Obituary: Gary Morton
Tuesday 06 April 1999
Born Morton Goldapper in New York in 1917, he learned the rudiments of the comedian's art entertaining troops during the Second World War while serving in the Army Special Services. Afterwards he became a regular entertainer on the "Borscht Belt", the string of summer camps in the Catskills, and by 1961 had graduated to night-club work, including sets at the Copacabana in New York.
One of his friends was a fellow-comic Jack Carter, whose wife Paula Wayne was appearing on Broadway in a musical starring Lucille Ball. Ball had divorced Desi Arnaz in May 1960, and with her marriage and hit television series I Love Lucy both over, she had decided to try conquering Broadway.
The vehicle she chose, Wildcat, underwent drastic changes during its tryout tour, received lukewarm reviews on its Broadway opening, and the energetic singing-dancing role proved an arduous chore for the 49-year old actress. To help her relax, Wayne and Carter suggested that she accompany them on a blind date with Morton.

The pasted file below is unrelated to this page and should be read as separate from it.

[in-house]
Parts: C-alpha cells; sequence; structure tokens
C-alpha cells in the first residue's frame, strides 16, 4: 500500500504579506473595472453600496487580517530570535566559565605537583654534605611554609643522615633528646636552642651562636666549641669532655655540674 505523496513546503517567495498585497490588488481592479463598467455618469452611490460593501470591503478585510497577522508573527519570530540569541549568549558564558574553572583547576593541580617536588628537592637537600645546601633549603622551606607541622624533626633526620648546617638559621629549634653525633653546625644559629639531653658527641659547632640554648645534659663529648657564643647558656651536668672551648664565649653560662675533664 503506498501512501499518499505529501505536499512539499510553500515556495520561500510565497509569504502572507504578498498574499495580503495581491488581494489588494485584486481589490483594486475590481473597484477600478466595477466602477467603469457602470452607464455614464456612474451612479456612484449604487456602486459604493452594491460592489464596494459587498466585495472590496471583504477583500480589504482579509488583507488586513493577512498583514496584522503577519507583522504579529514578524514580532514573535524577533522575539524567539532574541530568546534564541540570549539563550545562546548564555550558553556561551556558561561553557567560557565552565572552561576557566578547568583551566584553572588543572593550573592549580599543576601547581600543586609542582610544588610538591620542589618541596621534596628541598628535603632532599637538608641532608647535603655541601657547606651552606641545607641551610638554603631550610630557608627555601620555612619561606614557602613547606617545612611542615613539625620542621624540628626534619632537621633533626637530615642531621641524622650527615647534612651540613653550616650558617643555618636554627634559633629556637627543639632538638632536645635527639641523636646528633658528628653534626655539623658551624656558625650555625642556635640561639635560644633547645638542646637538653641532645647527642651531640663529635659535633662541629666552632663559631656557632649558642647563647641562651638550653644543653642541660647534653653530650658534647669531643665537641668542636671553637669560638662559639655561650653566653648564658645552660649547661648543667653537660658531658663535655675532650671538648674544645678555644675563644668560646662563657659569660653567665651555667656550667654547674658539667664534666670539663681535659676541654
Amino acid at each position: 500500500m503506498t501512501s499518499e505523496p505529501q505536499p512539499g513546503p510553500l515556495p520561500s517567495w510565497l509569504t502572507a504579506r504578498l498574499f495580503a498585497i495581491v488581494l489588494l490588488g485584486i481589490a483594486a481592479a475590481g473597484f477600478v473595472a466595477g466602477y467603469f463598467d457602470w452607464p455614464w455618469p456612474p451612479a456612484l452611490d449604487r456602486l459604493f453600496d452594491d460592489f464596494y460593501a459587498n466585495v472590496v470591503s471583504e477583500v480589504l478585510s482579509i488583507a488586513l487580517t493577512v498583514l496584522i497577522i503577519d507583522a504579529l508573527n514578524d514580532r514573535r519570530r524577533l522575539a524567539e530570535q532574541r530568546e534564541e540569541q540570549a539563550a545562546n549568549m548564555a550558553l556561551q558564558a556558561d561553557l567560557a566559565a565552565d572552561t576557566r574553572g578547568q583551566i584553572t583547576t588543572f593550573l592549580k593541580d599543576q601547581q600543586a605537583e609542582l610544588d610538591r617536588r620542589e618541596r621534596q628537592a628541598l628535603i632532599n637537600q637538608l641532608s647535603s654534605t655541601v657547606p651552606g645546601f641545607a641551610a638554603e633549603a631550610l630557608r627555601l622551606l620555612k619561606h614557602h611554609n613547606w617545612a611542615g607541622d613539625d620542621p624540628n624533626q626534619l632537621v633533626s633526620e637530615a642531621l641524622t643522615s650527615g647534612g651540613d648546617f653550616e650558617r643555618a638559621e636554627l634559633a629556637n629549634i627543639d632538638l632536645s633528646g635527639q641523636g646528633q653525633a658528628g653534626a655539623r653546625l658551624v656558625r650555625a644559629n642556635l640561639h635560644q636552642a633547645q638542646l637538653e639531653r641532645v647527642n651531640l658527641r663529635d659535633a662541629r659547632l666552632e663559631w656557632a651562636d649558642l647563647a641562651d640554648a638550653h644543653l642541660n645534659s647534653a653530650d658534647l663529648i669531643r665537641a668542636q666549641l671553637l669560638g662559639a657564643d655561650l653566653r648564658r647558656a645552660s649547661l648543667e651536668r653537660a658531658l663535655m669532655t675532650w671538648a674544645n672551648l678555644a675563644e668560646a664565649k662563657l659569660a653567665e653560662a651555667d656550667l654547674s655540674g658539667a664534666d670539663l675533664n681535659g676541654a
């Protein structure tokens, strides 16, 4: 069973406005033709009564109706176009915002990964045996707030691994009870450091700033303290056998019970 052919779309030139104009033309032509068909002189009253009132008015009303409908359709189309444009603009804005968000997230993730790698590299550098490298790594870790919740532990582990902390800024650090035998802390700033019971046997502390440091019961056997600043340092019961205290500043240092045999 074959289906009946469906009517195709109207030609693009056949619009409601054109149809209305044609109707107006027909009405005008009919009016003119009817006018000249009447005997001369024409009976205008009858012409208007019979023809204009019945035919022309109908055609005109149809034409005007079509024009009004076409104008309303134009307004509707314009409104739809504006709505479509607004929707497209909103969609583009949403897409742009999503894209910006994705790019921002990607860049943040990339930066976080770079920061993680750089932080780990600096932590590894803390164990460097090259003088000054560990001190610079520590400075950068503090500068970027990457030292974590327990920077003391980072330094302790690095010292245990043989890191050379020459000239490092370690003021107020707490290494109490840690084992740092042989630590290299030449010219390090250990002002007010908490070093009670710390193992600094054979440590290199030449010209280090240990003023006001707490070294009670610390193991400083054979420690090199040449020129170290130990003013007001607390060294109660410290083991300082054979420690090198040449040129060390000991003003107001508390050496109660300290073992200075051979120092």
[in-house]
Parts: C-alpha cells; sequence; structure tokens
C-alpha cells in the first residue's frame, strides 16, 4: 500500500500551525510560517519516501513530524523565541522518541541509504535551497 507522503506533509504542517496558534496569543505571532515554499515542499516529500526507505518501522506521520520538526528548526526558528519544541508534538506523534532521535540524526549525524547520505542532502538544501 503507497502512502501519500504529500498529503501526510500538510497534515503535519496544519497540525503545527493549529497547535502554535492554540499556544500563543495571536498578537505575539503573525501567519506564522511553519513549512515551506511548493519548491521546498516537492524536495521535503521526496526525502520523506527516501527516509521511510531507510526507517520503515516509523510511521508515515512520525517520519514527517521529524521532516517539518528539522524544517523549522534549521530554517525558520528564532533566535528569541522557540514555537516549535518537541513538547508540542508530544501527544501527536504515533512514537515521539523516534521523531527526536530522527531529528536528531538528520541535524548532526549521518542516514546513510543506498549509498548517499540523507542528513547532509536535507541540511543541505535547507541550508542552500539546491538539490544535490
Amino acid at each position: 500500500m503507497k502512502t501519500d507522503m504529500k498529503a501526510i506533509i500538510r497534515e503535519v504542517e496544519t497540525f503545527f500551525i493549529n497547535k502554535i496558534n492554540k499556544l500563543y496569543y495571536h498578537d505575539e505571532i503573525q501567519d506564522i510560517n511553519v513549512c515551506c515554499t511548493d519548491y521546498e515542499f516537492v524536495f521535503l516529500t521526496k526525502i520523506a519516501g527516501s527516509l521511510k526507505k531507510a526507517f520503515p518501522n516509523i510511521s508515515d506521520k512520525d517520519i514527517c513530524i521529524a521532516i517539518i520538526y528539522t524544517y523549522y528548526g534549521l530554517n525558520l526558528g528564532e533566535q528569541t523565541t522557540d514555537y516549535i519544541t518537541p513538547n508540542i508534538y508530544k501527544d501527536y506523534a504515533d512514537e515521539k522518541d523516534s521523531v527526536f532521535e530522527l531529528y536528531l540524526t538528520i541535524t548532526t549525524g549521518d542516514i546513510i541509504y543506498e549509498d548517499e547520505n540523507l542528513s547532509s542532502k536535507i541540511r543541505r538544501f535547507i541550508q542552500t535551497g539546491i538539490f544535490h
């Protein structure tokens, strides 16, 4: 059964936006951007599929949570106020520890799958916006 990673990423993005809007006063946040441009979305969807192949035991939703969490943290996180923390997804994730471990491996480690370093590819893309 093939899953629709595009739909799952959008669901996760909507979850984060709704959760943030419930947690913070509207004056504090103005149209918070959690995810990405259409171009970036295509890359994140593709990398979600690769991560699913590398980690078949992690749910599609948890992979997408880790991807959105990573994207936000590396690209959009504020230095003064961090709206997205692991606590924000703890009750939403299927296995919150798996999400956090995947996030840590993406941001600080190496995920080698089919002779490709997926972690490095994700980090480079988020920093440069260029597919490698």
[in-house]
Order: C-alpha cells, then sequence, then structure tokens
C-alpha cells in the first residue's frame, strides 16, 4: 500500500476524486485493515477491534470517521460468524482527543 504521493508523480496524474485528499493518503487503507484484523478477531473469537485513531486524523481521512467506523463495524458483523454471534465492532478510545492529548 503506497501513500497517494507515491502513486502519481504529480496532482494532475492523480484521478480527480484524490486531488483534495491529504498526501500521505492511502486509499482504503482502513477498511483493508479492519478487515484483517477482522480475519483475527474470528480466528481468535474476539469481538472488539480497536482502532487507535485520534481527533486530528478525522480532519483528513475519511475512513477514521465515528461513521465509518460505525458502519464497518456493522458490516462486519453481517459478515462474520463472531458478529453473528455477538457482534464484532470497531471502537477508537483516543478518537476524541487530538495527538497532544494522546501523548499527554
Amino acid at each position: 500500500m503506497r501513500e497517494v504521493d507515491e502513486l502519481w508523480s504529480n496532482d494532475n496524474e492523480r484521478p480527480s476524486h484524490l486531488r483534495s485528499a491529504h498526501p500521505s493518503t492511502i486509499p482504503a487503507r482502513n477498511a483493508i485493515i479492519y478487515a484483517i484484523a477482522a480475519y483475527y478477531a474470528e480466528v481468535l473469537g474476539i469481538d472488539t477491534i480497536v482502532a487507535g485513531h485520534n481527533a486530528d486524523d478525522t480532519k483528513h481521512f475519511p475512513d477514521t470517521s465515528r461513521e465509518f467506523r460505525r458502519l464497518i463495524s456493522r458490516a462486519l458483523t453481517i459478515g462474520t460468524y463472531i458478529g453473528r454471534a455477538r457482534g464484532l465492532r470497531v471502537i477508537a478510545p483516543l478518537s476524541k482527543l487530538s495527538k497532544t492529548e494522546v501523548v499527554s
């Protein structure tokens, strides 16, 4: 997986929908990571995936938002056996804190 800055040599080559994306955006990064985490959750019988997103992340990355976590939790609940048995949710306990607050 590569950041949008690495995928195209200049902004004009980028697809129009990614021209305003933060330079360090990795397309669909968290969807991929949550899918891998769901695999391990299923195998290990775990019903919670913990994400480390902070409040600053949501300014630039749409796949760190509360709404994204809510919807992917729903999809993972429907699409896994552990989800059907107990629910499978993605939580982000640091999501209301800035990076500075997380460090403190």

"I put it off two or three times," said Ball later, "I was too tired. Finally one night I was hungry and said `Well, I'll go for something to eat' and I met Gary. We had fun, and started seeing each other after the theatre. I found out that he was uncomplicated, good, sweet, hip, funny, and he appreciated a home, not just the trappings."
In November 1961, Ball and Morton were married. (Wildcat's run had been terminated in June when Ball collapsed on stage.) "I didn't want to get married again," stated Ball. "I didn't think I would find a mature, adult person like Gary, a really understanding guy who is wonderful to be around and uncomplicated. He has none of the worrisome characteristics I had lived with. I learned from experience. I wasn't going to walk into the same trap." Instead of a honeymoon, Morton completed a pre-arranged night-club tour while Ball returned to California to fill her post as chairman of Desilu Productions.